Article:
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Back home in The District, the Night Train survive a 9th inning rally by Portland to squeak out a 3-2 victory and get back into the series. Washington veteran thirdbaseman Raoul Pirelli is a key contributor in the win as he collects 2 hits in 3 at-bats including the second inning homerun that put the Night Train on the board first, a lead they would never relinquish.
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Old 09-27-2018, 11:04 PM   #334
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In a back-and-forth game Washington gets a walk-off win again due to the exploits of Raoul Pirelli, who not only went 2 for 3 again but whose 2-out bottom-of-the-ninth solo HR ended the game. Shortstop Lorenzo Castro, who was perhaps the best in the game at his position in 1966 but saw his offensive numbers dip a bit in '67, also had a fine game in the victory.
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Old 09-27-2018, 11:27 PM   #335
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Perhaps it is home cooking or the pleasure of playing in front of the partisan D.C. home crowds, or perhaps it also has a bit to do with playing against a Wild Thing team missing perhaps their biggest star and best player the past three games, but the Washington Night Train now find themselves on the verge of winning their first WPK crown.
Manny Nieto, the Night Train's best power hitter, helped propel his team to victory in Game 5, going 2 for 3 at the plate and hitting his second homerun of the series.
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Old 09-28-2018, 05:51 PM   #336
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With the 1967 season in the tail lights, and a new WPK Champion having been named (okay, that's a teaser- will report on the last two games of the World Series tonight), it's time to start to thinking about 1968 and beyond for my Denver Brewers.
The good news is, despite me not providing our owner with the championship he was asking for this season, he has decided to open the organizational wallet a bit more than usual for this coming season. And with a few expensive veterans being off the payroll now- Jeff Burdick did not meet his required number of innings pitched for his vesting option to kick in for 1968 (because I didn't let him) and veteran firstbaseman Aaron Fuller did not meet his required number of games played for same (because I didn't let him- he was a total washout in a Brewers uni)- combined with a bit more generosity on the part of the owner, we are in a pretty good position to possibly pick up one impact free agent (there are three starting pitchers we have our eye on, most especially Jaime Schardein) and to try to get a few of the young players we are counting on to form the core of a winning team signed to longer-term contracts (Chad Brown, Ruben Souffront.)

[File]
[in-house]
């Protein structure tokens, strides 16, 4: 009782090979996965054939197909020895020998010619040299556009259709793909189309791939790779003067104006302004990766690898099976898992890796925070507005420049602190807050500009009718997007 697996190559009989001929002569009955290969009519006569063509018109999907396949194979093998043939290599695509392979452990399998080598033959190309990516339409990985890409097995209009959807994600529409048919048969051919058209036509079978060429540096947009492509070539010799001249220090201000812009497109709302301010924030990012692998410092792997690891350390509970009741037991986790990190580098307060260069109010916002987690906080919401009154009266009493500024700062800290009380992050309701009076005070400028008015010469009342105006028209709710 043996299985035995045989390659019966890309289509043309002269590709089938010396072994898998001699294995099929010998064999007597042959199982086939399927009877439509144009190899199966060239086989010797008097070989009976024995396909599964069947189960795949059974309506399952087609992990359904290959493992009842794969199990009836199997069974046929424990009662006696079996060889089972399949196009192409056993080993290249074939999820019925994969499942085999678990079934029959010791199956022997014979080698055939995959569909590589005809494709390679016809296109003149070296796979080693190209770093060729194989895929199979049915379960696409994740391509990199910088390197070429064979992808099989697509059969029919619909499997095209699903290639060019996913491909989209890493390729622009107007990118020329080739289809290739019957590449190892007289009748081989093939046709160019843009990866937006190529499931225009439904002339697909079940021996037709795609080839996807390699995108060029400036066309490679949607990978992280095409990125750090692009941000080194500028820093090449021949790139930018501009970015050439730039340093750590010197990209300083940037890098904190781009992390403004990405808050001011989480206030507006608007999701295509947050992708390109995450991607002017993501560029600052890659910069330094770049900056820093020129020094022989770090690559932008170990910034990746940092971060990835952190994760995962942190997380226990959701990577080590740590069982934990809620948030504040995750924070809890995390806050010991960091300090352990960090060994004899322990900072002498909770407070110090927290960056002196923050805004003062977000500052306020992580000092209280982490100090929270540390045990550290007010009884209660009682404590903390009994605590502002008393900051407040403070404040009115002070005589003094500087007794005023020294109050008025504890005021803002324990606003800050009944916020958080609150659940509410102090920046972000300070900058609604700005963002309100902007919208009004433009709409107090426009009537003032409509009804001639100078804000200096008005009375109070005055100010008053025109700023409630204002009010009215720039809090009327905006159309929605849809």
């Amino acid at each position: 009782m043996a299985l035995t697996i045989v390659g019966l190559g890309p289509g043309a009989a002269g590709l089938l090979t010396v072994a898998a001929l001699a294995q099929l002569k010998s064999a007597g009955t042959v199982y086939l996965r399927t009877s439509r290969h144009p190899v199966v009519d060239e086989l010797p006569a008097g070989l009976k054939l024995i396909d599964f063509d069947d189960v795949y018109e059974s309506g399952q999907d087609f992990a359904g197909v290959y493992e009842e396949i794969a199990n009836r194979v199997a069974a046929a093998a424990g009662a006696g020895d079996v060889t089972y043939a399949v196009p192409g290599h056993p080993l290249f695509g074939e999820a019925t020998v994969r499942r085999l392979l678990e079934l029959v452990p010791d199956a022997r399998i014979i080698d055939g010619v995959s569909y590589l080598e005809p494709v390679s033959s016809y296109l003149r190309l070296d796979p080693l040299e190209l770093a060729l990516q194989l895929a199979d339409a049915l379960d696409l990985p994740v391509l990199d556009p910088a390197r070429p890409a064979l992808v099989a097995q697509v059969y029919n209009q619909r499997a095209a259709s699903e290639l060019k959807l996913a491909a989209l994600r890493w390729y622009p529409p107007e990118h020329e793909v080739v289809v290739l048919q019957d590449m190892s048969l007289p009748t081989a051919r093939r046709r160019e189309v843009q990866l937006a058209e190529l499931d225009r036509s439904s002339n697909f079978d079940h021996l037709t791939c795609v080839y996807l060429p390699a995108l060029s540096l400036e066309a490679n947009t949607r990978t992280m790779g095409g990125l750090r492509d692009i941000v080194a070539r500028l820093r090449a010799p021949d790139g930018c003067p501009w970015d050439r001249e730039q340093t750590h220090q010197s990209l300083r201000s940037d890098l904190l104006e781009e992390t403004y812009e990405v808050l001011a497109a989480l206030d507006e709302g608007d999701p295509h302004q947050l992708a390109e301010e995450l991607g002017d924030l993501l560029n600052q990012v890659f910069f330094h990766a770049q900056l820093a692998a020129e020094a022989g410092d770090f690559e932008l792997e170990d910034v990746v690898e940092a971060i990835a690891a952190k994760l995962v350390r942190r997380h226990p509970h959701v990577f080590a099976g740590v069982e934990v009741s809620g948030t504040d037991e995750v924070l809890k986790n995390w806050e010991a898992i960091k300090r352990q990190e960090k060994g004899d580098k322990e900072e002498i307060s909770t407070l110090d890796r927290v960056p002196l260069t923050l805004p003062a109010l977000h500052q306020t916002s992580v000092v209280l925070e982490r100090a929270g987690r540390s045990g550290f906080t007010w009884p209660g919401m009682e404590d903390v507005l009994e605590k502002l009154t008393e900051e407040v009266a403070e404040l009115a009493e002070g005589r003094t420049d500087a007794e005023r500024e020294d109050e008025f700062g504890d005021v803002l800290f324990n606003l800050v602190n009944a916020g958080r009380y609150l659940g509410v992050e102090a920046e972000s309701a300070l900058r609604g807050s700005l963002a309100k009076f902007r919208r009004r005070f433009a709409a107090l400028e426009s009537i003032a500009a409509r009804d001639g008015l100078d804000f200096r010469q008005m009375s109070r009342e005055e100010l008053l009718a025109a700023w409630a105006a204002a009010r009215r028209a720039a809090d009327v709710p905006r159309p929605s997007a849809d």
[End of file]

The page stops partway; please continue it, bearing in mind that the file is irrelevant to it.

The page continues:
Also, the owner has readjusted his expectation for the 1968 season to be more in line with reality as he is looking for us to have a winning record. That should be achievable, I believe. He wants a championship by 1970, which is fair, if by no means a given.

Looking over the team as it is currently comprised, it seems to me that these are our strengths going into 1968 (in addition to general youth and potential):
1) Middle infield defense plus good offensive production from our starters in those positions. With Chad Brown's emergence as a solid hitter and continued development as a spectacular fielder and Tanner Yurek's consistent and even slightly increasing power bat, above average defense, and fine plate discipline, we are great up the middle in the infield.
2) Outfield defense. Puente is terrific in left, Rondeau is already looking like a potential gold glove candidate in center, Souffront is solidly above average in right, and Zack Banks provides great d as a fourth outfielder, particularly in left and center.
3) Team speed. A few slow pokes (catchers, of course, Hector Uribe at thirdbase) but overall, nearly every position player is either well above average or exceptional in the speed category.
4) Bullpen (maybe, probably). The bullpen was horrible in 1966, great in 1967. The nature of these things, it could be bad again in 1968. But with some of the key additions made prior to the '67 season and the maturation of some of the young arms in the pen, I expect it will be at least above average again in 1968. And it is deep. Clearly some of the guys who saw work with the Brewers this past season will need to spend some time at AAA this year, so in the event (a given) of injuries during the season, there will be solid replacements available.
5) Corner infield defense. Although you will see the corner infielders make an appearance in the weaknesses list below, they are all above average to well above average defensively. And with super-utility glove-man Jose Bravo added to the mix, defense in the Brewers infield will not be an issue. Honestly, the only area where we could use some defensive help is behind the plate.

Some of the weaknesses that we would like to address: